Preparing for the Tax Man: Tips for Architects, Engineers, and other small business owners (guest post)
Miss me yet? No, I’m “not dead yet” (for you Monty Python fans). Nor have I fled to Hong Kong (a la Edward Snowden). And no, contrary to rumors, I am not working on a Middle Eastern documentary with Jon Stewart. Ahem. My MIA status was simply due to too much work. Good problem to have, right?
Regular posting will resume next week. In the meantime, since it is, once again, tax time for quarterly filers, I thought this guest post on tax issues particularly appropriate. Even if you don’t file quarterlies, pay attention now to save heart ache at the end of the year!
Looking for a few small-business tax tips? Consider this shortlist to help streamline your process:
1. Proper record-keeping: Year-round record keeping ensures that come tax time, your paperwork will be in order. Make sure that you save all documents relating to deductions in case your business is audited. Because tax credits and deductions change from year-to-year, keeping excellent records allows you to adapt while being able to reference previous years simply by checking your filing.
2. Keep two Acts in mind: Both the Small Business Jobs Act and the Patient Protection and Affordable Care Act (aka “Obamacare”) help you manage your tax burden. The first has over 17 tax provisions that decrease taxes for small businesses, all of which can win your business great savings. The Affordable Care Act allows small businesses to cover 35 percent of the health care premiums that they pay to provide health insurance to employees. In 2014, the amount will increase to 50 percent.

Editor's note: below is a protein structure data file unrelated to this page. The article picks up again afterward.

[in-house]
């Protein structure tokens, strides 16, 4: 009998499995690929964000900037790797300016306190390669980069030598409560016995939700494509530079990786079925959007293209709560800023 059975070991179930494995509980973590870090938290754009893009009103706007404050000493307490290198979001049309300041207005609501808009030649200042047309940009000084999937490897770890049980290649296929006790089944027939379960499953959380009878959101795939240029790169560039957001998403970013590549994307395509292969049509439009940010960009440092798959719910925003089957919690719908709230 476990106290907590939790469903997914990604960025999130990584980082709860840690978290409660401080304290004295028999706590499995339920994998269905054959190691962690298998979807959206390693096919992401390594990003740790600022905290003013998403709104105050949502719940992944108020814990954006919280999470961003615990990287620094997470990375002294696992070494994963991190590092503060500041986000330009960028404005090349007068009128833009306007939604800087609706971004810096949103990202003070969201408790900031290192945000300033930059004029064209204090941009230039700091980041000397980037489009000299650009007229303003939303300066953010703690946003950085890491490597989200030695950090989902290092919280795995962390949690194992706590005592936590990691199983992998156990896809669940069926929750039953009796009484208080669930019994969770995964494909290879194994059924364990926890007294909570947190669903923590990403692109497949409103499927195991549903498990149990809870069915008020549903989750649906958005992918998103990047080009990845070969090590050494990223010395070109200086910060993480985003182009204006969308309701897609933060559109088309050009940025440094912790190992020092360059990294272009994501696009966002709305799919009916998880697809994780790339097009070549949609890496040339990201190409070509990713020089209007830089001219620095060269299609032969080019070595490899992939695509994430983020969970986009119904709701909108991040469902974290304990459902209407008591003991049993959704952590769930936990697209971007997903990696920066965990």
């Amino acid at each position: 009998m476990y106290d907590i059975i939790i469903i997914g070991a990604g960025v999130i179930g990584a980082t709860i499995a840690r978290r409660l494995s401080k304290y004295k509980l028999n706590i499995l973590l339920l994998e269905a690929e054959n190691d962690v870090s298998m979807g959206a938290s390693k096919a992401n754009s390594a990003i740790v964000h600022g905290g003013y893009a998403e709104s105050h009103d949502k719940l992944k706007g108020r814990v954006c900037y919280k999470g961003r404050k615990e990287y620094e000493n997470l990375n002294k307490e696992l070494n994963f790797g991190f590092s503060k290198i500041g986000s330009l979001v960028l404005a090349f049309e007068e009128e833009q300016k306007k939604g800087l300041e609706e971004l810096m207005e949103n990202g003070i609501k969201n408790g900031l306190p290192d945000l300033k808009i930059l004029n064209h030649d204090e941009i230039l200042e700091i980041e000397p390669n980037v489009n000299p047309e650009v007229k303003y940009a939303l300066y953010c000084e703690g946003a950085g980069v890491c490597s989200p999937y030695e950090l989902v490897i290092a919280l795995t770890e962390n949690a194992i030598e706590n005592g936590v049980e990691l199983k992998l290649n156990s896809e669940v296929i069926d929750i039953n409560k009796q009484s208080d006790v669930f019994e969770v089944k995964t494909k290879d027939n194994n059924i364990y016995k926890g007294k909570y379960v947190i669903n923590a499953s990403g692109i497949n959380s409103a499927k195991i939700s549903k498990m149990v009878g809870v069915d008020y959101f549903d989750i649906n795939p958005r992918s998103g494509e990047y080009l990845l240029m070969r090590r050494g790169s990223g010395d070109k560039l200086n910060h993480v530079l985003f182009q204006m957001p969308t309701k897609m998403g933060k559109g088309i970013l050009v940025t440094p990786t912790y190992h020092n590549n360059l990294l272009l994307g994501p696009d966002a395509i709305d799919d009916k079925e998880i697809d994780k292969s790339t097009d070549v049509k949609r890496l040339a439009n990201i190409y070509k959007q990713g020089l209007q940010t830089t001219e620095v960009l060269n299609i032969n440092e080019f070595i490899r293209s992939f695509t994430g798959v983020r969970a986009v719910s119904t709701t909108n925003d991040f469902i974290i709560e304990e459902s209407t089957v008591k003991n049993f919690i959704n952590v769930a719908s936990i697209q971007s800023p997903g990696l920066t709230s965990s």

3. Avoid an audit: Audit traps are indicators to the IRS that they need to investigate your business dealings further. Avoid this scenario by keeping the following details straight:
Home Office Deduction rules: Know what qualifies a home office and make sure yours abides by the IRS definition before claiming one. Not all home-based businesses qualify for this deduction.
Properly classify your employees: Independent contractors and employees are not one and the same from an IRS perspective and should not be treated as such. Non-compliance with proper classification is a red flag to the IRS that your business may be attempting to avoid payroll taxes and can result in back taxes and penalties.
Miscellaneous deductions: Be cautious with your deductions, as a large amount of itemized deductions can raise suspicion. Be sure that you have all of your paperwork to support any deductions and claim them in a clear and specific manner.
Business and personal expenses do not mix: While Turbotax encourages freelancers to combine business with pleasure and write off the expenses, the IRS does not welcome this blended method and will scrutinize individuals who combine their business and personal expenses too often. Maintain separate bank accounts for your personal life and business and maintain meticulous records to ensure that your actions do not require further attention.